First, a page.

§ Question proposed, "That the words proposed to be left out stand part of the Question."
§ VISCOUNT JOCELYN
said, that he had already altered the original shape of his Motion, and he considered that he had framed it so as to embrace the object of the noble Lord the Member for Kildare.
§ MR. GLADSTONE
hoped the noble Lord would not press his Amendment, as it was not very desirable as a general principle to tie the hands of a Committee, but rather to leave it to exercise its own discretion as to the order of its proceedings. No doubt there was great force in the noble Lord's observations as to the urgency, in point of time, of the Australian part of the question; but it would be better to allow the Committee, at its first meeting, to ascertain what witnesses are ready to be first examined, and what pre- 651 parations were to be made as to the various parts of their inquiry; because if they tied their hands to enter into one part of the subject before another, very possibly the result would be no advantage to that particular part; and a positive disadvantage to the other portion.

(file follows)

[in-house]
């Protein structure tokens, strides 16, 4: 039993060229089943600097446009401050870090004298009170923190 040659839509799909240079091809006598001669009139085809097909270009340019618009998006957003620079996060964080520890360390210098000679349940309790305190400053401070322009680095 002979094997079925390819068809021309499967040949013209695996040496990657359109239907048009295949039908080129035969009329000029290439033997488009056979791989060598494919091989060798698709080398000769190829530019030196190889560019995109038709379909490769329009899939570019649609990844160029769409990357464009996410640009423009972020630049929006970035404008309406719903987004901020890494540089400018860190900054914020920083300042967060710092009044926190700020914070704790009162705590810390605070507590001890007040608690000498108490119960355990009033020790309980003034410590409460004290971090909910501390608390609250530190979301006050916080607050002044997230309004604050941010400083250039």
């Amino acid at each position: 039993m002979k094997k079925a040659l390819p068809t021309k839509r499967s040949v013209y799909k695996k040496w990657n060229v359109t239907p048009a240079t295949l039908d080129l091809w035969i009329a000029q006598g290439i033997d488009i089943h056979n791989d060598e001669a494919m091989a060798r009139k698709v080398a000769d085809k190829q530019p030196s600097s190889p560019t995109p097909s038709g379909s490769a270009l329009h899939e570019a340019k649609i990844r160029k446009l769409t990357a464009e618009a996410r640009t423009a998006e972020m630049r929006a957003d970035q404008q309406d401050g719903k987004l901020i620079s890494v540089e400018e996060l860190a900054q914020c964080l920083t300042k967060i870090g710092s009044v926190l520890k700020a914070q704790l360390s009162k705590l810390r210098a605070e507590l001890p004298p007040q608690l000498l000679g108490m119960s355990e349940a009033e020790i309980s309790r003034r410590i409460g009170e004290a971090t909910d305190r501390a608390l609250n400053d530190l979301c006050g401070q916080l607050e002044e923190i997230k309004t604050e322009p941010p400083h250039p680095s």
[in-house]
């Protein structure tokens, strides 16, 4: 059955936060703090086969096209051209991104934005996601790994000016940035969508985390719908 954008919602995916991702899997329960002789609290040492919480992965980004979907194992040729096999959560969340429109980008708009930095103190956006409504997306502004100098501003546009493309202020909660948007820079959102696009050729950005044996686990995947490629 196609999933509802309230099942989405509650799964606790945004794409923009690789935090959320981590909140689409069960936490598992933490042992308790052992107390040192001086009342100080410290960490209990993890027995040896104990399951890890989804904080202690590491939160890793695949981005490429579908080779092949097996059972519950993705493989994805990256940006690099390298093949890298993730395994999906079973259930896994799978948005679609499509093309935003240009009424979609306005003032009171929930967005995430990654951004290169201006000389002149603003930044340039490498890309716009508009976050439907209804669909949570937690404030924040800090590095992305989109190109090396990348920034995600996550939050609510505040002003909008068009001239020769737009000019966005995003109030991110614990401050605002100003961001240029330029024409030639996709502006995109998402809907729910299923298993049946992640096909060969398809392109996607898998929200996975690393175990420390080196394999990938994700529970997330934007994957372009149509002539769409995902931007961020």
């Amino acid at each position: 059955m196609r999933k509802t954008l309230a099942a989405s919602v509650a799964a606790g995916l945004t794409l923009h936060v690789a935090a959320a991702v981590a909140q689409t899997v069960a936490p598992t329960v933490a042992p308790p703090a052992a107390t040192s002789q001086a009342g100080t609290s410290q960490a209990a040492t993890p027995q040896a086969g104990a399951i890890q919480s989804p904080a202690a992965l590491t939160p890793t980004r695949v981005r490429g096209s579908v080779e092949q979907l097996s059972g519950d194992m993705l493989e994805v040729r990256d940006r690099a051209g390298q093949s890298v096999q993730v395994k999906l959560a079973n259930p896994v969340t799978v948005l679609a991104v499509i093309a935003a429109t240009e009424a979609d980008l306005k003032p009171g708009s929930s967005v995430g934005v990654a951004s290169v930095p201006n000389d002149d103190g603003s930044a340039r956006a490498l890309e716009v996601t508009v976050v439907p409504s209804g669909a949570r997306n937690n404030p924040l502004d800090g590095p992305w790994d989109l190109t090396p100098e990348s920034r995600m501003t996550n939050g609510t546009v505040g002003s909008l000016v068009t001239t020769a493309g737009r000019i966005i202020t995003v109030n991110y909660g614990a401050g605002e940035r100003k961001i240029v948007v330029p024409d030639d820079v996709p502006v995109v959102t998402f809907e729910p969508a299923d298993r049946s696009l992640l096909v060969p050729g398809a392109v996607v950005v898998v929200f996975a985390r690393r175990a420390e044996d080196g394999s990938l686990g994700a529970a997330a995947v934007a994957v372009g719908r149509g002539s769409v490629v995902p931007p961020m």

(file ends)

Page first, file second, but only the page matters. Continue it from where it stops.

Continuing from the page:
§ MR. F. SCOTT
said, the noble Viscount had expressed himself anxious to bring before the Committee the various lines between England and Australia, and likewise India and Australia, so as not to exclude any line which might be proposed by the Goverment, or be suggested by any company to connect England with Australia, either by way of Panama, the Cape, or otherwise. Now, from experience of a former Committee, he was afraid that the terms of the Motion might restrain the Chairman of the Committee from entering into the question of any future contract which might be made, and that the Committee would feel themselves bound by the terms of the Motion carried by the House from considering any other contract which might be entertained. If the previous Committee had not felt itself hampered in that manner, perhaps there would have been no necessity for the Committee now asked for by the noble Viscount.